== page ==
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State v. Rose

Court of Appeals of Oregon

July 2, 2014

STATE OF OREGON, Plaintiff-Respondent,
v.
WAYNE ELLIOTT ROSE, Defendant-Appellant

Submitted July 30, 2013.

Polk County Circuit Court 10P3394. Fred E. Avera, Judge.

Peter Gartlan, Chief Defender, and Anne Fujita Munsey, Senior Deputy Public Defender, Office of Public Defense Services, filed the brief for appellant.

Ellen F. Rosenblum, Attorney General, Anna M. Joyce, Solicitor General, and Doug M. Petrina, Senior Assistant Attorney General, filed the brief for respondent.

Before Armstrong, Presiding Judge, and Nakamoto, Judge, and Egan, Judge.

OPINION

Page 681

[264 Or.App. 97] NAKAMOTO, J.

In this criminal case, defendant appeals a judgment convicting him of using a child in a display of sexually explicit conduct, ORS 163.670.[1] Defendant had an e-mail account with Yahoo!, Inc. (Yahoo), a California-based company. Pursuant to a search warrant issued by an Oregon circuit court, Yahoo disclosed defendant's e-mails to the police, including two e-mails containing photographs

Page 682

of the victim's breasts. Defendant assigns error to the trial court's denial of his motion to suppress, contending that the warrant was invalid because (1) the circuit court did not have authority under ORS 136.583 to issue a search warrant to be executed outside of Oregon and (2) even if it did, the warrant was insufficiently particular.[2] We conclude that, under ORS 136.583, the circuit court had the authority to issue the out-of-state warrant and that the warrant was sufficiently particular. Accordingly, we affirm.

We first summarize the facts at trial that formed the basis for defendant's conviction. The victim, a 16-year-old girl, conversed with defendant, her friend's stepfather, through Facebook, MySpace, instant messaging, e-mails, and telephone calls. In June 2010, the victim offered to send defendant a photograph of her breasts. Defendant e-mailed the victim a photograph of his bare chest in June. Several hours later, the victim e-mailed defendant a photograph of her bare chest and then shortly afterward, because she was not satisfied with the first one, e-mailed a second photograph of her bare chest. The victim had taken the photographs of herself at home.

[264 Or.App. 98] The remaining facts in this case, taken from the suppression hearing, State v. Ehly, 317 Ore. 66, 75, 854 P.2d 421 (1993) (explaining that we are bound by the trial court's findings of fact if they are supported by evidence in the record; we review for legal error), are undisputed and mainly procedural. Detective Pitt of the Polk County Sheriff's Office had probable cause to believe that the victim had sent photographs of her breasts to defendant through e-mail. Pitt applied for a search warrant seeking the e-mail records of defendant's and the victim's e-mail accounts through Yahoo, intending to find the photographs. Pitt stated in his supporting affidavit that he spoke to the victim on July 22, 2010, and that she told him that she and defendant had known each other for several years and that they had been communicating over the last few months via telephone, e-mails, and instant-messaging chats online. The victim also told Pitt that during her conversations with defendant they had discussed sexually explicit details.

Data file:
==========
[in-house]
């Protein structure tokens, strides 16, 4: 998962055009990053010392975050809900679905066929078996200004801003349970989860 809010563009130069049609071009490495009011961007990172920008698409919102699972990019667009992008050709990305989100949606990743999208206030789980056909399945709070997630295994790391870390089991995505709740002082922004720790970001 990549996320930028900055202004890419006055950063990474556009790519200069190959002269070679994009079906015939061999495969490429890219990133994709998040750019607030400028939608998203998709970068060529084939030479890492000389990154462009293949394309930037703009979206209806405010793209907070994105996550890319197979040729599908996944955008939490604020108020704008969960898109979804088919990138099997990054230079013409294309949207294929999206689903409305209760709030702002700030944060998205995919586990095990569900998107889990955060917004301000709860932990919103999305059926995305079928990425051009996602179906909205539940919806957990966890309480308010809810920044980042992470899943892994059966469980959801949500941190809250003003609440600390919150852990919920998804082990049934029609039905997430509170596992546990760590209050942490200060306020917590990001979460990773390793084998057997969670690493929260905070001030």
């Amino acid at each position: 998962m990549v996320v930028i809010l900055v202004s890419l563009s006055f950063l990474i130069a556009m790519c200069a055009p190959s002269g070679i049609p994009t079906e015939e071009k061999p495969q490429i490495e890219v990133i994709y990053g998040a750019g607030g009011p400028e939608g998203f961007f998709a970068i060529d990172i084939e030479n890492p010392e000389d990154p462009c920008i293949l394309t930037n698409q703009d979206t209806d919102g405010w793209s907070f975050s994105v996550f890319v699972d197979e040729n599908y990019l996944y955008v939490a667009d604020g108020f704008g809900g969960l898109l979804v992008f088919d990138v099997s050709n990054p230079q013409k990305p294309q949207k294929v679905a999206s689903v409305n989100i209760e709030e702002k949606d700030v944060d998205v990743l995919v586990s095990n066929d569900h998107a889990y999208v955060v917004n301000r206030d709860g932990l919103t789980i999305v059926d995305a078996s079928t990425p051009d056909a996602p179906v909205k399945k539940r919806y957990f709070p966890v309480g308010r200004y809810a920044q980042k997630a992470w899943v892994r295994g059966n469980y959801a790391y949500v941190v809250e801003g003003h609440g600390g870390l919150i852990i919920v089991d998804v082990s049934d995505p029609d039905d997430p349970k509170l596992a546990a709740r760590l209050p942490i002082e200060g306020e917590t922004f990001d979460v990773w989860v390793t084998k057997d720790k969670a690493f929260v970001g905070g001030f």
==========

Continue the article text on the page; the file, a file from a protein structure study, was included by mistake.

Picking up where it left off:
The circuit court issued the search warrant. The warrant stated that there was probable cause to believe that evidence of the crime of using a child in display of sexually explicit conduct and encouraging child sexual abuse was presently located in " [a]ny computer database controlled or owned by Yahoo Inc. which is accessed by the Legal Compliance Team located at 701 First Avenue, Sunnyvale, California 94089." Although Pitt was focusing his investigation on a period in 2010, the warrant authorized the officers to search and seize the following items, including all of defendant's e-mails:

" Any and all records regarding the identification of a user with the Yahoo! ID [defendant's user name] or Yahoo! Email account [defendant's e-mail address]@yahoo.com, to include name and address; Yahoo! Email address; alternate mail address; IP address and date and time of registration; account status; and log-in IP addresses associated with session times and dates. Any and all contents of electronic files that the above subscriber has stored in the subscriber's Yahoo! Account. Any and all Yahoo! IDs listed on the subscriber's Friends list."

Pitt faxed the search warrant to the Yahoo legal compliance team in California. In response to the search [264 Or.App. 99] warrant, Yahoo sent Pitt a computer disk containing the requested information, including large quantities of e-mail. Pitt then searched the e-mail records it contained, concentrating on the e-mails from June and July 2010. Pitt found

Page 683

the two photographs of the victim's breasts among the e-mails.

Defendant moved to suppress the photographs before trial. He argued that the warrant was invalid because it was not statutorily authorized and that, in any event, the warrant was insufficiently particular. The trial court ruled that ORS 136.583 authorized the issuance of the warrant and appears to have rejected without discussion defendant's " insufficient particularity" argument. Defendant ultimately was convicted of using a child in a display of sexually explicit conduct, ORS 163.670, based on the first photograph.

On appeal, defendant assigns error to the trial court's denial of his motion to suppress and renews his two arguments.[3] We first address defendant's argument that, contrary to the trial court's ruling, the circuit court lacked authority to authorize an out-of-state ...


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